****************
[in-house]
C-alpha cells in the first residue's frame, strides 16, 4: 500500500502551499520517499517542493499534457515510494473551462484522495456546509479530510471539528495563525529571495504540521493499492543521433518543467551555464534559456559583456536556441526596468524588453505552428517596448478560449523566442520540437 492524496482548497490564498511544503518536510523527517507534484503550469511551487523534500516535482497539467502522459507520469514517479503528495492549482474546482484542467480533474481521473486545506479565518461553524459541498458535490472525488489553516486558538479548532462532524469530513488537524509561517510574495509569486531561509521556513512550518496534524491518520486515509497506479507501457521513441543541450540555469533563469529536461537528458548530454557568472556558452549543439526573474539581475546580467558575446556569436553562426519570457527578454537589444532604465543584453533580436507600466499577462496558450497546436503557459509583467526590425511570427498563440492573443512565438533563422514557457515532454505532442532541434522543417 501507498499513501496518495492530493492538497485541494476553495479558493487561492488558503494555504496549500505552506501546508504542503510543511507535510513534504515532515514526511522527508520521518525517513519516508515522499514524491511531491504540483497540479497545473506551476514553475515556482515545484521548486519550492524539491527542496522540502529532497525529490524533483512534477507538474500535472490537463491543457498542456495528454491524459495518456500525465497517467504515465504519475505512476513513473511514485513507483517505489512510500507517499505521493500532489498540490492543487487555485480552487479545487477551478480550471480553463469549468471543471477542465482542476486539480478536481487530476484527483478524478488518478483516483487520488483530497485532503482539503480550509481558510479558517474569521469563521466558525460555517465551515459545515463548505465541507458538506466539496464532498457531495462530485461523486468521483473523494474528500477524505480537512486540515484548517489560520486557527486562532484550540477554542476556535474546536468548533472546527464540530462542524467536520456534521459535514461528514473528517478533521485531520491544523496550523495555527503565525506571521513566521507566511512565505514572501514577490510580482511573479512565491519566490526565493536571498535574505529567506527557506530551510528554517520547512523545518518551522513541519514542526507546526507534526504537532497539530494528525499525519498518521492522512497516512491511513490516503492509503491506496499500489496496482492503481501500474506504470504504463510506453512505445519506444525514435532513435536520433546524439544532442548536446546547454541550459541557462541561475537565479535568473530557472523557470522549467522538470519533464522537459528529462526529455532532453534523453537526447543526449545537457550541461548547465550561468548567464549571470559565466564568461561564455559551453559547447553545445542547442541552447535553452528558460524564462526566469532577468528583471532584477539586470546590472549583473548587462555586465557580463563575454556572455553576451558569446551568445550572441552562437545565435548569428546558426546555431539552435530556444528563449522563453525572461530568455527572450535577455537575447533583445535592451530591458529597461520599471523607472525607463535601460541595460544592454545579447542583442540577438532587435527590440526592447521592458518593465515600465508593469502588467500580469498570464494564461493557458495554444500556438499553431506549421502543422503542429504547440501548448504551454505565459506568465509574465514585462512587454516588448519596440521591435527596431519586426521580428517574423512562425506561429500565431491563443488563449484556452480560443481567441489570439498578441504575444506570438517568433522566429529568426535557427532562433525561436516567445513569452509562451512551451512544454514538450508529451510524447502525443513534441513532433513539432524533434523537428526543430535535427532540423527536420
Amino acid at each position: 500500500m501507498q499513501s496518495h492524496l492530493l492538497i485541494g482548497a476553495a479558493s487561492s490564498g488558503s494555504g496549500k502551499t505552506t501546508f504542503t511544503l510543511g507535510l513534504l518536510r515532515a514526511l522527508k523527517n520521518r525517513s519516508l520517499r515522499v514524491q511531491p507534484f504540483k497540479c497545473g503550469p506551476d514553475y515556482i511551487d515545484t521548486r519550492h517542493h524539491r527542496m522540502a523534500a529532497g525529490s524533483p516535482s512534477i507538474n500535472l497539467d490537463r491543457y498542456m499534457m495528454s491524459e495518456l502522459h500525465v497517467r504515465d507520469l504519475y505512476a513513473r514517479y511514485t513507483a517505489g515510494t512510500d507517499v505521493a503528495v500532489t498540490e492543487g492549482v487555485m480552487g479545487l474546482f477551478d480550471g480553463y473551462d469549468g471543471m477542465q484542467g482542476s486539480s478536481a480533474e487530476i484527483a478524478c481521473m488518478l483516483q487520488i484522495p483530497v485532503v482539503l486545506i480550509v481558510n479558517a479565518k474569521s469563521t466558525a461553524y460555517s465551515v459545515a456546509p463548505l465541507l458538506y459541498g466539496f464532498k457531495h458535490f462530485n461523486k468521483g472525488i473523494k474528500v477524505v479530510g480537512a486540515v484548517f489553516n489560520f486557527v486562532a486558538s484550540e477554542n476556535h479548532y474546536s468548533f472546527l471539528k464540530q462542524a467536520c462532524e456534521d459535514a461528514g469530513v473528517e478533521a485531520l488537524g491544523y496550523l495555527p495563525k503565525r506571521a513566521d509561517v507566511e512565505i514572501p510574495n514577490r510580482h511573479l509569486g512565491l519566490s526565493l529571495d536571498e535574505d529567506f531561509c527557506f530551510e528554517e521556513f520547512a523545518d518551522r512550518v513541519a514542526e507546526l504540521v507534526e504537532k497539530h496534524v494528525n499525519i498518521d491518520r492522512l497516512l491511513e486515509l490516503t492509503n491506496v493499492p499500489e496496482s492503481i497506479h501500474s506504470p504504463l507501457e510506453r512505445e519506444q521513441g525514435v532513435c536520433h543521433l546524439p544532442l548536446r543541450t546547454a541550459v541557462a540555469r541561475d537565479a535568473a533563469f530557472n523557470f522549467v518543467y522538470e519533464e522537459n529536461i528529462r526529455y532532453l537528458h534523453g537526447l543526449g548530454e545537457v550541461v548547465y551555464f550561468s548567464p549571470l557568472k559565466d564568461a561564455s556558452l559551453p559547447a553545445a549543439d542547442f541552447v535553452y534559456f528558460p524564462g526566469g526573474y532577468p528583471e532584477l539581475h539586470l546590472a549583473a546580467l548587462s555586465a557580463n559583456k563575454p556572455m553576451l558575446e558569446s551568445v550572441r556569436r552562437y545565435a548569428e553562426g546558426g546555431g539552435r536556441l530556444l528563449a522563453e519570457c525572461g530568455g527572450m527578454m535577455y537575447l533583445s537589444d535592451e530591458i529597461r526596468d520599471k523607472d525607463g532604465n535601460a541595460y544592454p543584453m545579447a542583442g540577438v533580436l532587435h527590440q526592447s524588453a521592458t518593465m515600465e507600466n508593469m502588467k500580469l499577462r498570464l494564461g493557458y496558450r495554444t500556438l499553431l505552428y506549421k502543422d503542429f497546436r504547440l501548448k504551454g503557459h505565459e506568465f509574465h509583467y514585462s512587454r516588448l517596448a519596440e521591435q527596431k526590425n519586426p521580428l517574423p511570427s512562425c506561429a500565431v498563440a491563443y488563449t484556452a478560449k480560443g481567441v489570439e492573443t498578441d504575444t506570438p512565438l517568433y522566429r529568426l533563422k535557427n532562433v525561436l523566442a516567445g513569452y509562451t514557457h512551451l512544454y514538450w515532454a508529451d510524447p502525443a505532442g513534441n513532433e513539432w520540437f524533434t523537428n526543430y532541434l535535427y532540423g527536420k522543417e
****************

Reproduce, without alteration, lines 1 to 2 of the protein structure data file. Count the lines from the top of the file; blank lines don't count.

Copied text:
[in-house]
C-alpha cells in the first residue's frame, strides 16, 4: 500500500502551499520517499517542493499534457515510494473551462484522495456546509479530510471539528495563525529571495504540521493499492543521433518543467551555464534559456559583456536556441526596468524588453505552428517596448478560449523566442520540437 492524496482548497490564498511544503518536510523527517507534484503550469511551487523534500516535482497539467502522459507520469514517479503528495492549482474546482484542467480533474481521473486545506479565518461553524459541498458535490472525488489553516486558538479548532462532524469530513488537524509561517510574495509569486531561509521556513512550518496534524491518520486515509497506479507501457521513441543541450540555469533563469529536461537528458548530454557568472556558452549543439526573474539581475546580467558575446556569436553562426519570457527578454537589444532604465543584453533580436507600466499577462496558450497546436503557459509583467526590425511570427498563440492573443512565438533563422514557457515532454505532442532541434522543417 501507498499513501496518495492530493492538497485541494476553495479558493487561492488558503494555504496549500505552506501546508504542503510543511507535510513534504515532515514526511522527508520521518525517513519516508515522499514524491511531491504540483497540479497545473506551476514553475515556482515545484521548486519550492524539491527542496522540502529532497525529490524533483512534477507538474500535472490537463491543457498542456495528454491524459495518456500525465497517467504515465504519475505512476513513473511514485513507483517505489512510500507517499505521493500532489498540490492543487487555485480552487479545487477551478480550471480553463469549468471543471477542465482542476486539480478536481487530476484527483478524478488518478483516483487520488483530497485532503482539503480550509481558510479558517474569521469563521466558525460555517465551515459545515463548505465541507458538506466539496464532498457531495462530485461523486468521483473523494474528500477524505480537512486540515484548517489560520486557527486562532484550540477554542476556535474546536468548533472546527464540530462542524467536520456534521459535514461528514473528517478533521485531520491544523496550523495555527503565525506571521513566521507566511512565505514572501514577490510580482511573479512565491519566490526565493536571498535574505529567506527557506530551510528554517520547512523545518518551522513541519514542526507546526507534526504537532497539530494528525499525519498518521492522512497516512491511513490516503492509503491506496499500489496496482492503481501500474506504470504504463510506453512505445519506444525514435532513435536520433546524439544532442548536446546547454541550459541557462541561475537565479535568473530557472523557470522549467522538470519533464522537459528529462526529455532532453534523453537526447543526449545537457550541461548547465550561468548567464549571470559565466564568461561564455559551453559547447553545445542547442541552447535553452528558460524564462526566469532577468528583471532584477539586470546590472549583473548587462555586465557580463563575454556572455553576451558569446551568445550572441552562437545565435548569428546558426546555431539552435530556444528563449522563453525572461530568455527572450535577455537575447533583445535592451530591458529597461520599471523607472525607463535601460541595460544592454545579447542583442540577438532587435527590440526592447521592458518593465515600465508593469502588467500580469498570464494564461493557458495554444500556438499553431506549421502543422503542429504547440501548448504551454505565459506568465509574465514585462512587454516588448519596440521591435527596431519586426521580428517574423512562425506561429500565431491563443488563449484556452480560443481567441489570439498578441504575444506570438517568433522566429529568426535557427532562433525561436516567445513569452509562451512551451512544454514538450508529451510524447502525443513534441513532433513539432524533434523537428526543430535535427532540423527536420